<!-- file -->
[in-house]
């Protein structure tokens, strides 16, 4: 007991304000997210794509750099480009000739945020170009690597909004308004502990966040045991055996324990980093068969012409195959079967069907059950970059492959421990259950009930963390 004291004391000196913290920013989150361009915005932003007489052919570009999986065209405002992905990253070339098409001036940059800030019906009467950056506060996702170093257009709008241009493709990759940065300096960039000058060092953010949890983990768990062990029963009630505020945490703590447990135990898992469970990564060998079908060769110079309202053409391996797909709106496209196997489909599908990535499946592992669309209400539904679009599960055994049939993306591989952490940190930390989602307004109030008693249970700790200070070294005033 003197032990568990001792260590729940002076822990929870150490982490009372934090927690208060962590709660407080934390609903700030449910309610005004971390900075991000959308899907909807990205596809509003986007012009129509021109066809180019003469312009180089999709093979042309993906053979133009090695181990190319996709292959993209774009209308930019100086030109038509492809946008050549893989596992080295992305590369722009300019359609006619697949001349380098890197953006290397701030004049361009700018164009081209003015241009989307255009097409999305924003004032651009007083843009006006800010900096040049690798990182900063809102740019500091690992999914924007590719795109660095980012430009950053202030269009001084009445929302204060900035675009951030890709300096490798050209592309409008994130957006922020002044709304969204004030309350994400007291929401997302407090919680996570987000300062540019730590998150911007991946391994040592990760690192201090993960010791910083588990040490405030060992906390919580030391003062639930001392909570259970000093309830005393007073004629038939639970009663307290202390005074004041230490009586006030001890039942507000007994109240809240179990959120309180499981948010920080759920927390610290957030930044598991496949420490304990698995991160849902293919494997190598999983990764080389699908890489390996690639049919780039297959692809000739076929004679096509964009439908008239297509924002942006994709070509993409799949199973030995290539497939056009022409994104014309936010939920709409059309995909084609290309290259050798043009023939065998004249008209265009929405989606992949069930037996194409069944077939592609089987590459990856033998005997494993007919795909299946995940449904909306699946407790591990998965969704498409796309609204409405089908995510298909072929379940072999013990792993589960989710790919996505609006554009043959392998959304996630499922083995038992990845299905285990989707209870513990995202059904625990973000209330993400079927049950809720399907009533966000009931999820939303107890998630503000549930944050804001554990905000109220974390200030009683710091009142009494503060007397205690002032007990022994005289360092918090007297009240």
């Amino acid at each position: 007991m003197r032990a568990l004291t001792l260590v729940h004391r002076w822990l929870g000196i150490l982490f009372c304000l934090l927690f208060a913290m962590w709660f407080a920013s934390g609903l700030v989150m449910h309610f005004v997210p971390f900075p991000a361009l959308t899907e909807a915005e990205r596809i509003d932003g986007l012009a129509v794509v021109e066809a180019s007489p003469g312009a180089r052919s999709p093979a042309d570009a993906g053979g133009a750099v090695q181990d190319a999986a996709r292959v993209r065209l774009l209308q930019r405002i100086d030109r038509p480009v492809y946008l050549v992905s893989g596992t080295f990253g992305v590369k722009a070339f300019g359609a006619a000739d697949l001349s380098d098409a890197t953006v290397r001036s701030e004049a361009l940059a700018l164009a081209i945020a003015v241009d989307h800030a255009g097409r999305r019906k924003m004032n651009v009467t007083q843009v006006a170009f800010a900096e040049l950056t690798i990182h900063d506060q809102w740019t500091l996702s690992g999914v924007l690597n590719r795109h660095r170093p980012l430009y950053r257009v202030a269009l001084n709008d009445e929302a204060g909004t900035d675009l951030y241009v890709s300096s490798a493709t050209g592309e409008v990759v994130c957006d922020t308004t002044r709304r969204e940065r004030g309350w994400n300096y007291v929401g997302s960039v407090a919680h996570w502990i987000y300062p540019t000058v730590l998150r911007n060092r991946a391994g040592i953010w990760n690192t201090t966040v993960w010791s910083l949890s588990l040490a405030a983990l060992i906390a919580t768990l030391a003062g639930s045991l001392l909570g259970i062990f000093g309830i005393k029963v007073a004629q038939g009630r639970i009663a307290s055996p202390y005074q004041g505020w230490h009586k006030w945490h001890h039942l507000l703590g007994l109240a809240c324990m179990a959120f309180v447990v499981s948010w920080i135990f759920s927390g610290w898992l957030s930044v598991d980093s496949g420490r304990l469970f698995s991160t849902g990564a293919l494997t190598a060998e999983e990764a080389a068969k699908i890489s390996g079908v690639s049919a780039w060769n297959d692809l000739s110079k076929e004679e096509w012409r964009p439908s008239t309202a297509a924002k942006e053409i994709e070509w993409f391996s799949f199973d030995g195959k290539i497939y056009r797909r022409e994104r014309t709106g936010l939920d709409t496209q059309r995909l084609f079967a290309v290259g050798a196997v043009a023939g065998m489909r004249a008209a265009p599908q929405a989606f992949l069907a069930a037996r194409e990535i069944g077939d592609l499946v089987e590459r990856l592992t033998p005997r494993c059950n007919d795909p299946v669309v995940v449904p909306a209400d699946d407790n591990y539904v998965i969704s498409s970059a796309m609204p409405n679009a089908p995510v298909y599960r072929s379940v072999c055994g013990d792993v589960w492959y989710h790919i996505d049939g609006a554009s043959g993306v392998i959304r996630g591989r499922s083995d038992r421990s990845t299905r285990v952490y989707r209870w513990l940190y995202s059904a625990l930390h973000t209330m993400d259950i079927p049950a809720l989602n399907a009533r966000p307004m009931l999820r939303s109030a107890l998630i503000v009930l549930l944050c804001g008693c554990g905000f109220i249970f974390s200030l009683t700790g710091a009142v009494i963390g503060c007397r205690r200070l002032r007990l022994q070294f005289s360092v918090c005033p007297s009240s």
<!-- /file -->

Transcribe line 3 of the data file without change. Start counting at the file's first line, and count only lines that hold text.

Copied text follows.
């Amino acid at each position: 007991m003197r032990a568990l004291t001792l260590v729940h004391r002076w822990l929870g000196i150490l982490f009372c304000l934090l927690f208060a913290m962590w709660f407080a920013s934390g609903l700030v989150m449910h309610f005004v997210p971390f900075p991000a361009l959308t899907e909807a915005e990205r596809i509003d932003g986007l012009a129509v794509v021109e066809a180019s007489p003469g312009a180089r052919s999709p093979a042309d570009a993906g053979g133009a750099v090695q181990d190319a999986a996709r292959v993209r065209l774009l209308q930019r405002i100086d030109r038509p480009v492809y946008l050549v992905s893989g596992t080295f990253g992305v590369k722009a070339f300019g359609a006619a000739d697949l001349s380098d098409a890197t953006v290397r001036s701030e004049a361009l940059a700018l164009a081209i945020a003015v241009d989307h800030a255009g097409r999305r019906k924003m004032n651009v009467t007083q843009v006006a170009f800010a900096e040049l950056t690798i990182h900063d506060q809102w740019t500091l996702s690992g999914v924007l690597n590719r795109h660095r170093p980012l430009y950053r257009v202030a269009l001084n709008d009445e929302a204060g909004t900035d675009l951030y241009v890709s300096s490798a493709t050209g592309e409008v990759v994130c957006d922020t308004t002044r709304r969204e940065r004030g309350w994400n300096y007291v929401g997302s960039v407090a919680h996570w502990i987000y300062p540019t000058v730590l998150r911007n060092r991946a391994g040592i953010w990760n690192t201090t966040v993960w010791s910083l949890s588990l040490a405030a983990l060992i906390a919580t768990l030391a003062g639930s045991l001392l909570g259970i062990f000093g309830i005393k029963v007073a004629q038939g009630r639970i009663a307290s055996p202390y005074q004041g505020w230490h009586k006030w945490h001890h039942l507000l703590g007994l109240a809240c324990m179990a959120f309180v447990v499981s948010w920080i135990f759920s927390g610290w898992l957030s930044v598991d980093s496949g420490r304990l469970f698995s991160t849902g990564a293919l494997t190598a060998e999983e990764a080389a068969k699908i890489s390996g079908v690639s049919a780039w060769n297959d692809l000739s110079k076929e004679e096509w012409r964009p439908s008239t309202a297509a924002k942006e053409i994709e070509w993409f391996s799949f199973d030995g195959k290539i497939y056009r797909r022409e994104r014309t709106g936010l939920d709409t496209q059309r995909l084609f079967a290309v290259g050798a196997v043009a023939g065998m489909r004249a008209a265009p599908q929405a989606f992949l069907a069930a037996r194409e990535i069944g077939d592609l499946v089987e590459r990856l592992t033998p005997r494993c059950n007919d795909p299946v669309v995940v449904p909306a209400d699946d407790n591990y539904v998965i969704s498409s970059a796309m609204p409405n679009a089908p995510v298909y599960r072929s379940v072999c055994g013990d792993v589960w492959y989710h790919i996505d049939g609006a554009s043959g993306v392998i959304r996630g591989r499922s083995d038992r421990s990845t299905r285990v952490y989707r209870w513990l940190y995202s059904a625990l930390h973000t209330m993400d259950i079927p049950a809720l989602n399907a009533r966000p307004m009931l999820r939303s109030a107890l998630i503000v009930l549930l944050c804001g008693c554990g905000f109220i249970f974390s200030l009683t700790g710091a009142v009494i963390g503060c007397r205690r200070l002032r007990l022994q070294f005289s360092v918090c005033p007297s009240s």